The Cherry Tree
The Cherry Tree, written by Daisaku Ikeda and set in post-war Japan, tells of two children who one day stumble upon an old man who is attempting to nurse back to life a barren, aged and war-damaged cherry tree. At first the children are puzzled by the man's devotion to a tree that already appears to be dead. When they inquire about this, the old man explains:
It's true she hasn't blossomed since before the war. But one day, with a little kindness and patience, she may again. Not in my lifetime perhaps, but one day! I'm sure of it.
The children, inspired by the old man's devotion and hope, agree to join him in his efforts to nurse the tree back to life. They work hard, but much of their time is spent waiting and hoping.
And then one day a single pink petal appears, followed in due time by a rapturous display of fruit-produicing blossoms.
The church, I believe, could learn much from this simple story. Most importantly, the story could remind us that we are called to devote our lives to nurturing this tree called the church, even when the tree seems dead and even when we have no guarantees that we will see in our lifetime a bountiful harvest of the Spirit's fruit. We may or may not see the church bear abundant fruit in our generation. We may or may not see the reign of God manifested more fully in our day. But we must not give up hope that God will do what God has promised to do. In effect, we find ourselves in a position similar to the one occupied by those saints enumerated in Hebrews 11. After recounting the ways in which their lives embodied faith, the author of the epistle writes:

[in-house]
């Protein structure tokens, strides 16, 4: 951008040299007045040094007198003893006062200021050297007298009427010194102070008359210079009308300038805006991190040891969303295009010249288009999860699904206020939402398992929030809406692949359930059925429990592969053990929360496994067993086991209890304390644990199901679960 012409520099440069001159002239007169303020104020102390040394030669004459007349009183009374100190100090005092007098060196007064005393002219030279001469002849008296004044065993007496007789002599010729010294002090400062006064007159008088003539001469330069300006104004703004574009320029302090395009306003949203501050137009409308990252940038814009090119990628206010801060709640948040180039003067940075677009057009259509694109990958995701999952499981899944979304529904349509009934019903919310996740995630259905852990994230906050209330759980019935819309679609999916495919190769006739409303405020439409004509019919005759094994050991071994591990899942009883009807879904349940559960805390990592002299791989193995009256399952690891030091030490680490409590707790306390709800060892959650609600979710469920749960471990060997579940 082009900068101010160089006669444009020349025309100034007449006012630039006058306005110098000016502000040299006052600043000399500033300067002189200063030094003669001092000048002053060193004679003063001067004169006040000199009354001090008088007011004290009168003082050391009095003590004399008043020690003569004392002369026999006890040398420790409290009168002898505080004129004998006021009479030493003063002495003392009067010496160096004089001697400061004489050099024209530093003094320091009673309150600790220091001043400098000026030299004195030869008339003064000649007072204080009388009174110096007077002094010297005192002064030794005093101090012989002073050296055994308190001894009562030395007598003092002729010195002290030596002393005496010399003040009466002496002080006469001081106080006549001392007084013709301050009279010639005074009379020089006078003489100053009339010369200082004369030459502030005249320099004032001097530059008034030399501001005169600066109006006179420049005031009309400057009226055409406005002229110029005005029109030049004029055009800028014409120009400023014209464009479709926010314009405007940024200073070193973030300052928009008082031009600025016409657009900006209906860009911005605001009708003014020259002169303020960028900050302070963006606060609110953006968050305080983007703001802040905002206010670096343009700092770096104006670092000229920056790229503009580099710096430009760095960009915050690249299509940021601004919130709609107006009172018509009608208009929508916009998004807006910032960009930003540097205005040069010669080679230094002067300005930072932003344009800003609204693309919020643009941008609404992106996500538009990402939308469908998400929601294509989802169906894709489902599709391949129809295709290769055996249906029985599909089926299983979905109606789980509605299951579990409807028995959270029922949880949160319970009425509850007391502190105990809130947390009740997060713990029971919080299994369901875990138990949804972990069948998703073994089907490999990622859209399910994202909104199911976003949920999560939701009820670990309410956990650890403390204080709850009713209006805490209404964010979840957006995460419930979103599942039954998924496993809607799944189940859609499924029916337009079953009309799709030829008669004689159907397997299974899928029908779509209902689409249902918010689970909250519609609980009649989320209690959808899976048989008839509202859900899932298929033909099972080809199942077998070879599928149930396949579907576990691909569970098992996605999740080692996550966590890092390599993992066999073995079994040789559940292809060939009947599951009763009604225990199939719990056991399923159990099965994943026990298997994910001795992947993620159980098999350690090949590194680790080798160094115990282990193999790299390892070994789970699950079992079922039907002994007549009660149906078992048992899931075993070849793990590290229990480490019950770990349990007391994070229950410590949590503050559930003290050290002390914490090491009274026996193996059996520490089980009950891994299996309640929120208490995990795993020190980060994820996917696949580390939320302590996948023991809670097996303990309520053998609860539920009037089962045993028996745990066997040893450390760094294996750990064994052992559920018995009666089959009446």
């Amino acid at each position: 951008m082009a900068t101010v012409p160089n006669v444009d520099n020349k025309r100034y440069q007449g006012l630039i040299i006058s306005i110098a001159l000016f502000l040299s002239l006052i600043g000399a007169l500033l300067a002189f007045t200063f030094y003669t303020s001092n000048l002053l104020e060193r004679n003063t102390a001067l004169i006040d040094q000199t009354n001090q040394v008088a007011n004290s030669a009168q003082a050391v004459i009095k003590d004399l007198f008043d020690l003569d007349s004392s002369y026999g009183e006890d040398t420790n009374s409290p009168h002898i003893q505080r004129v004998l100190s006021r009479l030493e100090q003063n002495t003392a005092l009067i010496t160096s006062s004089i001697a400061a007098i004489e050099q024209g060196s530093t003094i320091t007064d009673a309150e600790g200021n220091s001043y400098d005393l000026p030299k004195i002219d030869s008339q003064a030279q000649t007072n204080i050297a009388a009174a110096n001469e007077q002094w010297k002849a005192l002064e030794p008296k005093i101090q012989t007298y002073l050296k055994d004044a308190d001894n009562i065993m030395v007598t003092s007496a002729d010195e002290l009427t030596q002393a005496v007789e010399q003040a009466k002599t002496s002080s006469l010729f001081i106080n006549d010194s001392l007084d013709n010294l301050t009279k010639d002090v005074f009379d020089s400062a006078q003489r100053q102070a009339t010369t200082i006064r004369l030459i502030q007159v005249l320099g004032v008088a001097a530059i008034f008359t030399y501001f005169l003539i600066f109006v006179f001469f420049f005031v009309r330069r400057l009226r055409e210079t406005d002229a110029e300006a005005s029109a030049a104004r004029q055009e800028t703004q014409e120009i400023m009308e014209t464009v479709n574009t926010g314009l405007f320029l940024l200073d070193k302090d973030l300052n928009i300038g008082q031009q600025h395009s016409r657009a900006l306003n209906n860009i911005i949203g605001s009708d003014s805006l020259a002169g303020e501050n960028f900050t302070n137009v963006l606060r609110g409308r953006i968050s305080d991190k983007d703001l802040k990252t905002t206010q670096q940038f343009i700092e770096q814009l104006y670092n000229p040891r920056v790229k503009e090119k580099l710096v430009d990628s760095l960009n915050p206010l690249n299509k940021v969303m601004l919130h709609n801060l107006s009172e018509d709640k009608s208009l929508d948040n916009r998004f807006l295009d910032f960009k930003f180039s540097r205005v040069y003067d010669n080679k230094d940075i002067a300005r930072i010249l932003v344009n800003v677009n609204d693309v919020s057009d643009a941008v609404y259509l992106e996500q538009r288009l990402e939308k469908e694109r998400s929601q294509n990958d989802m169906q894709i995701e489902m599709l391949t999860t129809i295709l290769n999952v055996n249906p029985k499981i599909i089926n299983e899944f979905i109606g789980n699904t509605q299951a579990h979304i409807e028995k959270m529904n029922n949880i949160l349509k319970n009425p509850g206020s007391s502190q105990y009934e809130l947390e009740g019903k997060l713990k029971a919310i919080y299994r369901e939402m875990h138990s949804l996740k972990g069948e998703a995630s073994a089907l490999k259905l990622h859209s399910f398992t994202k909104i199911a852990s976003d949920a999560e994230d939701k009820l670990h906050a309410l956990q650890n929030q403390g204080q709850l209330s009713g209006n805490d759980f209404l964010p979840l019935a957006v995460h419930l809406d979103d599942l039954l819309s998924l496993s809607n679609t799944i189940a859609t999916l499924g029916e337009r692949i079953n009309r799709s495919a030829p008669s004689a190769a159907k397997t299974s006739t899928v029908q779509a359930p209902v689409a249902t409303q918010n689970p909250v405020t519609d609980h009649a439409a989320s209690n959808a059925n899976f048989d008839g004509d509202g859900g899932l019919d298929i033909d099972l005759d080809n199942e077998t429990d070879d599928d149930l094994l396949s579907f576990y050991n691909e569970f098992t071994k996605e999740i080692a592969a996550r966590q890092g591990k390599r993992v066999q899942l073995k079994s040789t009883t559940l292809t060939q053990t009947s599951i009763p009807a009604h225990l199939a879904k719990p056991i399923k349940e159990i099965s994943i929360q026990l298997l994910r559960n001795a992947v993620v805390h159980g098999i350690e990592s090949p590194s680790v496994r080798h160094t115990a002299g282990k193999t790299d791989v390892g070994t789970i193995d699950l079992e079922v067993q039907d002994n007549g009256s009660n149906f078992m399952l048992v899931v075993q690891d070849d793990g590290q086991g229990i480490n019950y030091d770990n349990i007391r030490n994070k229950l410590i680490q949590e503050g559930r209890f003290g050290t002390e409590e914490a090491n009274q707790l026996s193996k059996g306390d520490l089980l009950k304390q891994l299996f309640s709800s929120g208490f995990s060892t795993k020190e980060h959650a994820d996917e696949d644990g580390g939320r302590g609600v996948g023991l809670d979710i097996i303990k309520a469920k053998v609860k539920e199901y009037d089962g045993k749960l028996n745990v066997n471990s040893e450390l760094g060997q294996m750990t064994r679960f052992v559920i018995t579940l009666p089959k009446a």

Yet all these, though they were commended for their faith, did not receive what was promised, since God had provided something better so that they would not, apart from us, be made perfect. (Heb 11:39-40)
Two things are striking about this passage. First, none of these exemplars of faith received what God promised, yet they remained faithful. Like the old man in The Cherry Tree, their faithfulness was not contingent on their seeing, in their own day, that for which they longed. Second and perhaps even more striking, the completion and perfection of God's promise--a promise these men and women of faith longed to see fulfilled--will not be brought about apart from us. This, it seems, is why we find ourselves "surrounded by so great a cloud of witnesses" (Heb 12:1). They have run their legs of the relay and have passed the baton to us. The race is far from over and they remain in the stands, cheering us on--not least because they know their promised reward will not be secured apart from us. Is it really thinkable that we who find ourselves on the track, though tired and even perhaps lagging behind where we would like to be, would simply take off our running shoes and head home once it became clear that the race would extend beyond our lifetimes and that we could not be assured that we would be ahead by the time we passed from the scene?
...If we refuse to accept that call of being a "light to the nations," we might find Jesus' words to ancient Israel echoing in our own ears: "Therefore I tell you, kingdom of God will be taken away from you and given to a people that produces the fruits of the kingdom" (Mt 21:43).
passage from: Life on the Vine